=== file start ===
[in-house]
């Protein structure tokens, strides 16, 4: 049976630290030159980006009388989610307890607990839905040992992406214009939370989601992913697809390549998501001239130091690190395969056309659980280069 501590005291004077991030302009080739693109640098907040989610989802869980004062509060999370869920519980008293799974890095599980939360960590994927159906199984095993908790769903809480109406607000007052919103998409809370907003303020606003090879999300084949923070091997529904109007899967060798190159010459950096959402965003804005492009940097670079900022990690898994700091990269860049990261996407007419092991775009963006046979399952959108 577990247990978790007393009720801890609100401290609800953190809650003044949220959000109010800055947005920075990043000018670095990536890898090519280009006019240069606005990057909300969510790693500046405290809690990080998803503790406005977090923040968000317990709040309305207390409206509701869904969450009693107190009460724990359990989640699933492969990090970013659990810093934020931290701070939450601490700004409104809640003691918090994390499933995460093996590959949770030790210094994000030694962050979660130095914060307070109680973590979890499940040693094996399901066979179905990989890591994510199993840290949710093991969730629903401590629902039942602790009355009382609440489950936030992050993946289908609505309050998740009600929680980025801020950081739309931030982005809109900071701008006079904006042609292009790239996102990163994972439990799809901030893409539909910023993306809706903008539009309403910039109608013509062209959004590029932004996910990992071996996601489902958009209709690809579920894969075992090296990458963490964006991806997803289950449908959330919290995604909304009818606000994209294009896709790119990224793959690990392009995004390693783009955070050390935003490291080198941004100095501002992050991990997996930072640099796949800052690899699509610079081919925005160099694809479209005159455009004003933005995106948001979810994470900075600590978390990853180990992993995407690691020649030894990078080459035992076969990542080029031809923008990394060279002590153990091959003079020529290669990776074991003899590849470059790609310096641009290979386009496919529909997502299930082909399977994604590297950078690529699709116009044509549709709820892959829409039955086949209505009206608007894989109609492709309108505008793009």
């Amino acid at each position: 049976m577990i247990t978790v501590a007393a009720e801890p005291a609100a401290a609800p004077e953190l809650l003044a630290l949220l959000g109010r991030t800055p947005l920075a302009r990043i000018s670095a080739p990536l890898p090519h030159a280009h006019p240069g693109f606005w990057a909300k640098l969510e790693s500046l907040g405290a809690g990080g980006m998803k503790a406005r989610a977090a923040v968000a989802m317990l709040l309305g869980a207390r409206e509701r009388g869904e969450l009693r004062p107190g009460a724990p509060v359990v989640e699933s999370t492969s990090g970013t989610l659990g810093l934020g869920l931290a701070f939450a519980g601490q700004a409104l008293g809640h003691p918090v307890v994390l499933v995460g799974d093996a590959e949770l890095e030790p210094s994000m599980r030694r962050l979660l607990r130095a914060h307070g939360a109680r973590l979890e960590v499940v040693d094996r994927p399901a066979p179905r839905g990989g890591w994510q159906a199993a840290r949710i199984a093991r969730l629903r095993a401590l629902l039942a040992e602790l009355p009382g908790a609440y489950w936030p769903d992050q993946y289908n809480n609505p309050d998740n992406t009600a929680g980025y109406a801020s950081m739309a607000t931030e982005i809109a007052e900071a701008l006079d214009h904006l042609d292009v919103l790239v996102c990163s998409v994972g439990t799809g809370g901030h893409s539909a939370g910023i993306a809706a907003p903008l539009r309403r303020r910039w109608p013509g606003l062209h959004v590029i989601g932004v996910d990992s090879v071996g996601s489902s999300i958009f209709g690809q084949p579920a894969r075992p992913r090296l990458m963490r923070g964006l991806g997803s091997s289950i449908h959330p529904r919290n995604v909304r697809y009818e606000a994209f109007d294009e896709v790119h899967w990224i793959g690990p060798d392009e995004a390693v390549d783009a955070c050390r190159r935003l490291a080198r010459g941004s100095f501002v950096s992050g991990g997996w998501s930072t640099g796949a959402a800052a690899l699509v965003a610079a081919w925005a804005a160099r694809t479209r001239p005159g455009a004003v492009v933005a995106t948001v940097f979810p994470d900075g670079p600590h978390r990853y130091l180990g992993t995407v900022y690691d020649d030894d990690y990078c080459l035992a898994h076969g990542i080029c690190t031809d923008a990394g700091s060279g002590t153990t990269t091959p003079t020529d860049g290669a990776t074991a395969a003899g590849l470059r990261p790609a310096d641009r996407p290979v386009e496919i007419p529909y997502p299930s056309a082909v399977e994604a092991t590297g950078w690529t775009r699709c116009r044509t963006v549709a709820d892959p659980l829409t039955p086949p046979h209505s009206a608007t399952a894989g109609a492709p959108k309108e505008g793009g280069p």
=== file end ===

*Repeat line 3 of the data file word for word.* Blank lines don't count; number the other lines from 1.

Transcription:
């Amino acid at each position: 049976m577990i247990t978790v501590a007393a009720e801890p005291a609100a401290a609800p004077e953190l809650l003044a630290l949220l959000g109010r991030t800055p947005l920075a302009r990043i000018s670095a080739p990536l890898p090519h030159a280009h006019p240069g693109f606005w990057a909300k640098l969510e790693s500046l907040g405290a809690g990080g980006m998803k503790a406005r989610a977090a923040v968000a989802m317990l709040l309305g869980a207390r409206e509701r009388g869904e969450l009693r004062p107190g009460a724990p509060v359990v989640e699933s999370t492969s990090g970013t989610l659990g810093l934020g869920l931290a701070f939450a519980g601490q700004a409104l008293g809640h003691p918090v307890v994390l499933v995460g799974d093996a590959e949770l890095e030790p210094s994000m599980r030694r962050l979660l607990r130095a914060h307070g939360a109680r973590l979890e960590v499940v040693d094996r994927p399901a066979p179905r839905g990989g890591w994510q159906a199993a840290r949710i199984a093991r969730l629903r095993a401590l629902l039942a040992e602790l009355p009382g908790a609440y489950w936030p769903d992050q993946y289908n809480n609505p309050d998740n992406t009600a929680g980025y109406a801020s950081m739309a607000t931030e982005i809109a007052e900071a701008l006079d214009h904006l042609d292009v919103l790239v996102c990163s998409v994972g439990t799809g809370g901030h893409s539909a939370g910023i993306a809706a907003p903008l539009r309403r303020r910039w109608p013509g606003l062209h959004v590029i989601g932004v996910d990992s090879v071996g996601s489902s999300i958009f209709g690809q084949p579920a894969r075992p992913r090296l990458m963490r923070g964006l991806g997803s091997s289950i449908h959330p529904r919290n995604v909304r697809y009818e606000a994209f109007d294009e896709v790119h899967w990224i793959g690990p060798d392009e995004a390693v390549d783009a955070c050390r190159r935003l490291a080198r010459g941004s100095f501002v950096s992050g991990g997996w998501s930072t640099g796949a959402a800052a690899l699509v965003a610079a081919w925005a804005a160099r694809t479209r001239p005159g455009a004003v492009v933005a995106t948001v940097f979810p994470d900075g670079p600590h978390r990853y130091l180990g992993t995407v900022y690691d020649d030894d990690y990078c080459l035992a898994h076969g990542i080029c690190t031809d923008a990394g700091s060279g002590t153990t990269t091959p003079t020529d860049g290669a990776t074991a395969a003899g590849l470059r990261p790609a310096d641009r996407p290979v386009e496919i007419p529909y997502p299930s056309a082909v399977e994604a092991t590297g950078w690529t775009r699709c116009r044509t963006v549709a709820d892959p659980l829409t039955p086949p046979h209505s009206a608007t399952a894989g109609a492709p959108k309108e505008g793009g280069p």